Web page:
Scoop Articles Records

Atomic exposure in the Bikini Atolls (March 1954)

In the early morning of March 1, 1954, the Japanese fishing boat "Daigo (fifth) Fukuryumaru" encountered a U.S. hydrogen bomb test in the South Pacific Bikini Atolls, and 23 crew members were exposed to radiation. After the boat returned to its home port of Yaizu in Shizuoka on the evening of March 15, reporter Mitsuyasu Abe of The Yomiuri Shimbun's Yaizu regional reporter's office caught wind of this radiation exposure from an acquaintance. Abe advanced the coverage in conjunction with our City News Department in Tokyo, and it made the top headline of the City News page on the morning edition of May 16 (front page top article in the Osaka region). This scoop became known around the world, and Abe was awarded the third Kikuchi Kan Prize, which is given to excellent news reporting in Japan.

Detection of sarin residues in Kamikuishiki village (January 1995)

We reported on the top of the front page on Jan. 1, 1995, that residual material from synthesizing the highly toxic gas sarin had been detected by police authorities in the then Kamikuishikimura, Yamanashi Prefecture, west of Tokyo. This residual material had also been detected in the previous year in June at the scene of the sarin gas attack in Matsumoto, Nagano Prefecture, where 7 people died immediately and 1 later. This led to suspicion of the Aum Supreme Truth cult, which had a facility in Kamikuishikimura, for their involvement in the sarin attacks. This scoop became the forerunner for multiple news reports of incidents caused by the cult.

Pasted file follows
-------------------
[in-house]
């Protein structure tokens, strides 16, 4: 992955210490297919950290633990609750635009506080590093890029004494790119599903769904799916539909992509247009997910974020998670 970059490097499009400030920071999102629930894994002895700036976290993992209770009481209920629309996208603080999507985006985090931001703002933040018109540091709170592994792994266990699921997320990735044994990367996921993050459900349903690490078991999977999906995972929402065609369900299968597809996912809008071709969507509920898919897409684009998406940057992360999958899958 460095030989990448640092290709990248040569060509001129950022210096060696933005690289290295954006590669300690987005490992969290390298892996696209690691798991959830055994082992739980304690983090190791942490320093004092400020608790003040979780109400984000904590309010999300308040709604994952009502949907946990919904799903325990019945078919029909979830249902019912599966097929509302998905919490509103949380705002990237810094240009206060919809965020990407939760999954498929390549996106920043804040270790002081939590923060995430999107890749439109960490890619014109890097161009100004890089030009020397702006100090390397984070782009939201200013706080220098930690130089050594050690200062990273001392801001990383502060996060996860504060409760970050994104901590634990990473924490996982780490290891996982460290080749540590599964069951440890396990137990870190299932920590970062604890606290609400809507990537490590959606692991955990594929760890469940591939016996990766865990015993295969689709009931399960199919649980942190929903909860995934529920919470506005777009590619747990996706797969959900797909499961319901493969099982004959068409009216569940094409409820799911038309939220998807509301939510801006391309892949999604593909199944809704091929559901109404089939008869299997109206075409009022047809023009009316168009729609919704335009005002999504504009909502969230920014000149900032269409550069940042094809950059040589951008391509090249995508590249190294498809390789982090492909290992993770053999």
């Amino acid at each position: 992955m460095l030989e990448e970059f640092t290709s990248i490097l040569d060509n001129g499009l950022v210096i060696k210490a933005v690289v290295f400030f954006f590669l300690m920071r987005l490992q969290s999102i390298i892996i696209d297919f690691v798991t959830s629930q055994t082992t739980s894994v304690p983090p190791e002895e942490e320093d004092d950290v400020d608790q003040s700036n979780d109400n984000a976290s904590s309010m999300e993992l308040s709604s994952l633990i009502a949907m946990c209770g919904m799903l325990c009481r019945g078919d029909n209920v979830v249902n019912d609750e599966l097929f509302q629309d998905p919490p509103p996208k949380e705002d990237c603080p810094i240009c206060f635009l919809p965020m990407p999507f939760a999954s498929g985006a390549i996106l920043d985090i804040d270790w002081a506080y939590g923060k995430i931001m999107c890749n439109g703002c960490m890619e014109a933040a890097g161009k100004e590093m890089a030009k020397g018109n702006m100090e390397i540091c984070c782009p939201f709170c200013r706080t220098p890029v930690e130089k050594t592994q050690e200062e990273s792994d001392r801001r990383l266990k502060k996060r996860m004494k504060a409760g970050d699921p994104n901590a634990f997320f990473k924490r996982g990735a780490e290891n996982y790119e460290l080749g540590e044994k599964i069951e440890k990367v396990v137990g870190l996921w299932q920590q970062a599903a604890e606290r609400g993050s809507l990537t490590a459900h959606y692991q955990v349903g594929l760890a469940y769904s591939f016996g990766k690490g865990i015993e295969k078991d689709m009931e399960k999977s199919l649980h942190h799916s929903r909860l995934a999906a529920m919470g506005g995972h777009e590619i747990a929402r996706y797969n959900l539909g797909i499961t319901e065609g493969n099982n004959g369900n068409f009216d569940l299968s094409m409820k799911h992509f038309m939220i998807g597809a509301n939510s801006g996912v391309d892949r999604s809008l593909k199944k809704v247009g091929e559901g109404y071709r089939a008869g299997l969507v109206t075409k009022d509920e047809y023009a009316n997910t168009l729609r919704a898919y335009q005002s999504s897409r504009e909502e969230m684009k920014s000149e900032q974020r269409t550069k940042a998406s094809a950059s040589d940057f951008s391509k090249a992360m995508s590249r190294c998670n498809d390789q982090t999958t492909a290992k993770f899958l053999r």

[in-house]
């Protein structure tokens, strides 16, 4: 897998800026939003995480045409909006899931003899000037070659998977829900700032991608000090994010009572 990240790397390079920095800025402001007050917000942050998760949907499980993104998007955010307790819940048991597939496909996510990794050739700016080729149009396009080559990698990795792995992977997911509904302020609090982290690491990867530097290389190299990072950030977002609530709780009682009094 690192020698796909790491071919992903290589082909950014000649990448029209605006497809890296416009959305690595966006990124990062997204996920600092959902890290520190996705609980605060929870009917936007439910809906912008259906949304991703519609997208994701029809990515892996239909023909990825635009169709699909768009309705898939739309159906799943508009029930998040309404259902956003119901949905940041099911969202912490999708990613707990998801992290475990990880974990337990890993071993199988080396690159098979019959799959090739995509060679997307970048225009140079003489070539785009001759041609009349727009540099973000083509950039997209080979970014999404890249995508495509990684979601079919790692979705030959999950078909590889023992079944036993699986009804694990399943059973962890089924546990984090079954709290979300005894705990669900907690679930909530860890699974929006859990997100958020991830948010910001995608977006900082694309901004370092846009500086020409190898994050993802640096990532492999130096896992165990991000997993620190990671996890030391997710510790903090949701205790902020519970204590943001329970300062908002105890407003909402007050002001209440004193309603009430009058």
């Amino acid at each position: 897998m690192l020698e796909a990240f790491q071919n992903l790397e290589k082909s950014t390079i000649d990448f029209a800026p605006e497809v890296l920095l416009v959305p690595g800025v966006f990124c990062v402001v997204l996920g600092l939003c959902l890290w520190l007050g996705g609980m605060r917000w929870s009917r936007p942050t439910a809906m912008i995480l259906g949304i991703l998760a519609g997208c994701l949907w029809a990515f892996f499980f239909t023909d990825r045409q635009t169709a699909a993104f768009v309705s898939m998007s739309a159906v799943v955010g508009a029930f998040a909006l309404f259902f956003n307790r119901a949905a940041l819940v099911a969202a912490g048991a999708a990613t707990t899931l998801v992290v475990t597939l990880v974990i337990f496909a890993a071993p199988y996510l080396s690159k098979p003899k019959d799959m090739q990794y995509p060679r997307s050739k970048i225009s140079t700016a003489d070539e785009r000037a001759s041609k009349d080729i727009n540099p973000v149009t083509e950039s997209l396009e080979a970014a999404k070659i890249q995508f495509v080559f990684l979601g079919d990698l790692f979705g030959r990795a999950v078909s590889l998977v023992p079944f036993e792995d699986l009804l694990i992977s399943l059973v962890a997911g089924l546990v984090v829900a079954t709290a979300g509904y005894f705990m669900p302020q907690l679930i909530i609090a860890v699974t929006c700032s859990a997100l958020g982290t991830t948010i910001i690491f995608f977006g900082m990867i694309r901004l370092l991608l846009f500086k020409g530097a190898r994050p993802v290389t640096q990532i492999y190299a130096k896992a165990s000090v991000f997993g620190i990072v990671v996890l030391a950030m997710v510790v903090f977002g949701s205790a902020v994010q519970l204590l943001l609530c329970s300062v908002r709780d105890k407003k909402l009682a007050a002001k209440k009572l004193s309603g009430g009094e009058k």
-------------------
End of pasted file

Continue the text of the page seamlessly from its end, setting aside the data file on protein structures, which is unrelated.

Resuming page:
From the reporter in charge

Akihiko Misawa
Akihiko Misawa
Yomiuri Light and Humanity Association Executive Officer/ General Manager
(then reporter for the City News Department, The Yomiuri Shimbun)

I did have hesitation. The wrong timing for breaking the scoop as an article would be bad. I had always told this to myself. In November 1994, five months after the Matsumoto sarin incident, sarin residues were detected in Kamikuishikimura, Yamanashi Prefecture. However, it was hard to get a good picture of the Aum Supreme Truth cult, and the police were moving slowly. We thought the cult may suddenly increase its activity, so we should perhaps wait for the investigation to be completed. However, we decided to publish after much thought that we should inform the public that a crisis was imminent. Therefore, we chose to publish the article in the paper on New Year's Day, which is an edition that points at the direction for the year.

After these press reports, the cult discarded a large amount of sarin. However, the Tokyo subway sarin incident happened afterward. In this incident, sarin was sprayed in the Tokyo subway, leaving 13 people dead and more than 6,000 injured. I still ask myself whether it may have been possible to prevent the cult's violent act.